Thursday, March 12
The Rudyard Kipling
422 W. Oak St.
$5; 9 p.m.
Ready for the indie rock? Brown Shoe, which hails from Sacramento, Calif., is one of those bands that throws all kinds of ingredients into the stew and lets it cook down to just whatever it wants to be. The band’s latest effort, Jackalope, is “moody and atmospheric,” according to one rock pub, infused with elements of British post-punk and American jam bands. The band has been compared with My Morning Jacket, Doves and Red House Painters, to name a few, and has earned MTV placements and plenty of radio airplay across the United States. Sounds like the perfect act for the Rudyard Kipling, doesn’t it? Well, this Thursday, that’s just where Brown Shoe will be; try them on for size. These United States and Chemic perform. —Kevin Gibson
Friday, March 13
Paul W. Ogle Cultural and Community Center
4201 Grant Line Road
$10; 7:30 p.m.
Prodigy would be an understatement.
Twenty-year-old dynamo Ran Jia took her homeland China by storm, playing piano since she was 3 and performing at age 7. But her career went stratospheric when she was invited to perform at Thelonious Monk’s 90th birthday in New York. Not too shabs. She’s earned numerous accolades the world over, and is now studying at the Curtis Institute of Music in Philadelphia. She stops here for a concert as part of Indiana University Southeast’s bold foray, The Discovery Series. She’ll perform pieces from Franz Schubert. —Mat Herron
Friday, March 13
Varla Jean Merman
Bomhard Theater, Kentucky Center
501 W. Main St.
$22.50-$27.50; 8 p.m.
“The initials of Kentucky are KY … I never thought of that. I wonder if they have jelly there,” Varla Jean Merman said in her most recent blog about her upcoming stop at the Kentucky Center. Part of the LEO Presents A Little Off Center series, the drag performer’s show is titled “The Very Worst of Varla Jean Merman” and promises raunchy, mature humor. Some of her other popular performances include “Anatomically Incorrect,” “I’m Not Paying For This” and “Girl With A Pearl Necklace.” Jeffery Roberson, Merman’s alter ego, has appeared such films as “Girls Will Be Girls” (2003) and has had gigs on the Logo network.
Check out her many videos on YouTube to get an idea of what to expect. An after-party is planned Friday night at Proof. —Sara Havens
March 13-April 24
Drawings/sculptures by William M. Duffy
Carnegie Center for Art and History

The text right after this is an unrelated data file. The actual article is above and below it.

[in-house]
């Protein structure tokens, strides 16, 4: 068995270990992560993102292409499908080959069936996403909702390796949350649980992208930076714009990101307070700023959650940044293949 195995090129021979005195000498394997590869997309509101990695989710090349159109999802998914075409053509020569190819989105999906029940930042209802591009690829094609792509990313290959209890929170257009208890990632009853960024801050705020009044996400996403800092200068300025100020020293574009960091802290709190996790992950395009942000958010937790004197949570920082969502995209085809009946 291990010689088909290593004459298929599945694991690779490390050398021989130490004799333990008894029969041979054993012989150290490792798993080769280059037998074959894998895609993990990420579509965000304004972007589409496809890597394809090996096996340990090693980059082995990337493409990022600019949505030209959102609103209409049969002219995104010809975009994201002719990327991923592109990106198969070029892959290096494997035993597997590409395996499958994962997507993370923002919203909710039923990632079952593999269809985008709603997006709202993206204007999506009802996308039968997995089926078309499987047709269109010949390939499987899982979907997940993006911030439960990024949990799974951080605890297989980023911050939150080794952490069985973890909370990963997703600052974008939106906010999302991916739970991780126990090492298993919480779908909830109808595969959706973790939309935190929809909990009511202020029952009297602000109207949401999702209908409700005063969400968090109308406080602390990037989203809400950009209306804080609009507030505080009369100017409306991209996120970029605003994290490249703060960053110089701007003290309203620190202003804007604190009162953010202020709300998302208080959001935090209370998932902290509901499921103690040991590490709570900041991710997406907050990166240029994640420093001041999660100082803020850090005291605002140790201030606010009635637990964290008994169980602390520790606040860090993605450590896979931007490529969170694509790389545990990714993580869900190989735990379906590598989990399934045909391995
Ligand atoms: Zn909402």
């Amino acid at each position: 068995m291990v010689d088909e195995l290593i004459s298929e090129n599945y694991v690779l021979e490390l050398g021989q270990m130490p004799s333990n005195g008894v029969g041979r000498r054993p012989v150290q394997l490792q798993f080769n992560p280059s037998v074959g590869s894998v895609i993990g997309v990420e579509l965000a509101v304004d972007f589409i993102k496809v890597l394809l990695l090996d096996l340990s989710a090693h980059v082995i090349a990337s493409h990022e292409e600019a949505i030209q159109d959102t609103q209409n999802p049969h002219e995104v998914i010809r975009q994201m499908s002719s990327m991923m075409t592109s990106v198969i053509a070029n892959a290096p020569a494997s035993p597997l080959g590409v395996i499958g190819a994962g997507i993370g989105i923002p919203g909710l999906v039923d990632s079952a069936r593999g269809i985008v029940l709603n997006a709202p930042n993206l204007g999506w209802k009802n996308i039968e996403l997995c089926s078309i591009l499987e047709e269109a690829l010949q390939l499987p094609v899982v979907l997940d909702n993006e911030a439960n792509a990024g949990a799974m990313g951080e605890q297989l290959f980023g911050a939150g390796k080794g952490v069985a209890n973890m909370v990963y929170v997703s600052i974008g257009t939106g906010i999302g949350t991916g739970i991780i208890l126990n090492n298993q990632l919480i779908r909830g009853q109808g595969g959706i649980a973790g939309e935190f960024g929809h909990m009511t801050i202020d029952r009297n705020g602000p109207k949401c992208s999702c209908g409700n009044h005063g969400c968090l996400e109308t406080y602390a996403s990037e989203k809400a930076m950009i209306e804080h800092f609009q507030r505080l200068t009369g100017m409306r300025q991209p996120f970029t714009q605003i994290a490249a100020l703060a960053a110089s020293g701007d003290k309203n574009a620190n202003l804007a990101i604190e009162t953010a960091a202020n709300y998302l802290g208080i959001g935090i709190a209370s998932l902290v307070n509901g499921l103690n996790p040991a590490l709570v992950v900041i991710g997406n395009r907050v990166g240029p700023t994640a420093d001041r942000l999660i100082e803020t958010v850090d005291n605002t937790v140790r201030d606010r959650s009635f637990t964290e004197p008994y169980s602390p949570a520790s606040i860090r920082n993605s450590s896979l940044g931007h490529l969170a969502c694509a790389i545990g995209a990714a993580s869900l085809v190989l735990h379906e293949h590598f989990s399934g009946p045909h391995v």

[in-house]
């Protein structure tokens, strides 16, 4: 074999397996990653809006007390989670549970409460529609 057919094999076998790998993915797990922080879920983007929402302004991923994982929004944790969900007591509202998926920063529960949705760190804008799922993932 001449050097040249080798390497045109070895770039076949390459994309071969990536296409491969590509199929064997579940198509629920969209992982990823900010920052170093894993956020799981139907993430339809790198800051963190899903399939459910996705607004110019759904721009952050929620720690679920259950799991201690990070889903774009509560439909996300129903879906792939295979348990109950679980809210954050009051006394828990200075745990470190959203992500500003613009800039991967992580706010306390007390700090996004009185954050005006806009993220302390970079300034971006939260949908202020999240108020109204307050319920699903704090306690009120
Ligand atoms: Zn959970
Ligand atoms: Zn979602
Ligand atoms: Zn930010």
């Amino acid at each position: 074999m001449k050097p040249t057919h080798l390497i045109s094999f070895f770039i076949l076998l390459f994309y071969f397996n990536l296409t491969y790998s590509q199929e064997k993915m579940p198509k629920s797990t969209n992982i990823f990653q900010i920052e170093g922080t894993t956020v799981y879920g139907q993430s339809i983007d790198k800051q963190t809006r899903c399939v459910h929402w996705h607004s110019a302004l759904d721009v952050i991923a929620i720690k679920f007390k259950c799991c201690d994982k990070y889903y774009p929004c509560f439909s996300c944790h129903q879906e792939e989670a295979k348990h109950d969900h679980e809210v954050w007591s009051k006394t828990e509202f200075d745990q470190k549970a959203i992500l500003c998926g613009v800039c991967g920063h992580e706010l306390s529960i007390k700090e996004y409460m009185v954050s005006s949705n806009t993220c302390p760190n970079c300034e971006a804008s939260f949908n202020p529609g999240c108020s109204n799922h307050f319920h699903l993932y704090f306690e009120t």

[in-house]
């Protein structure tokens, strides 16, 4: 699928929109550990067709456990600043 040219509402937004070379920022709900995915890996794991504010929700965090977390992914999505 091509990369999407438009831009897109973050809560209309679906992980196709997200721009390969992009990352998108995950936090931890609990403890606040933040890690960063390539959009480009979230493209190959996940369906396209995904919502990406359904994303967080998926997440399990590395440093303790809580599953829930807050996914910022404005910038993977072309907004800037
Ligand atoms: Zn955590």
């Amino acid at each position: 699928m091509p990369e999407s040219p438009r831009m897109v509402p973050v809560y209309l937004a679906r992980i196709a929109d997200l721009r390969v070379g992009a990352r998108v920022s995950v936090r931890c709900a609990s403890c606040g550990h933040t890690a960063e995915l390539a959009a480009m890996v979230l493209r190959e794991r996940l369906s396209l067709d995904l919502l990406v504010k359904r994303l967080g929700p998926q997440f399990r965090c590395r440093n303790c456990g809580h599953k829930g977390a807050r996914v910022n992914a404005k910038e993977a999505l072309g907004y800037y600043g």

201 E. Spring St., New Albany
Sometimes the bad directs you to the good.
William Duffy didn’t begin stone carving until after he was a painter. He may not have started then if he hadn’t come upon the aftermath of a car accident. One of the cars had hit a marble column. Duffy felt compelled to get a piece of stone, later chiseling it with a hammer and screwdriver. Thus a sculptor was born.
“My admiration of African, Egyptian, Oceanic, Eskimo and other zonal sculptures influence my work immensely,” he says on his website. “I try to blend all of the different styles into one universal style that is appealing to all people.”
The reception for his exhibit “Heads Up!” is Friday from 6-8 p.m. Duffy will give a free talk on Saturday and a demonstration on April 11. —Jo Anne Triplett
Saturday, March 14
Louisville Palace Theater
$30-$60; 8 p.m.
Like so many other top R&B acts, the Pointer Sisters started out singing gospel music in church and grew up in a strict-behavior home. “No jewelry, no make-up, no dancing, no movies and certainly no rock music,” Ruth Pointer once told an interviewer. “Our folks would leave the house, and we’d get in the back room and beat pie pans with spoons, making that rhythm and jamming together.”
By the time the Oakland, Calif., girl group made it big on the once-forbidden planet of rock music, the “no” word had given way to more of a high-energy “maybe.” As in maybe I would be interested in a “Slow Hand,” and maybe “He’s So Shy,” and maybe “I’m So Excited.” The Pointer Sisters (now Ruth, June and Ruth’s daughter Issa) were the first black group ever to appear on the Grand Ole Opry. Saturday night they appear with the Louisville Orchestra at the Palace — maybe put a little “Jump” in the joint. —Bill Doolittle
Saturday, March 14
Raisin’ the Rent
Kentucky Center (Grand Lobby)
501 W. Main St.
$15; 8 a.m.-midnight
Part of the charming history of U.S. capitalism is rent parties, shindigs that would go down — most famously in Harlem — a few days before the landlord came knocking to collect or evict. This was, of course, after said landlord had gotten greedy and doubled or tripled the rent. You’d open your doors, charge a few bucks, and the neighborhood pretty much pitched in for good will’s sake.
St. John’s Center for Homeless Men is throwing its annual rent party this Saturday. It’ll feature gaming tables, food, prizes (including tickets to Slugger Museum and Churchill Downs), etc. The nonprofit, which only gets a quarter of its budget from government grants each year, provides shelter and assistance for homeless men and those dealing with addiction. —Stephen George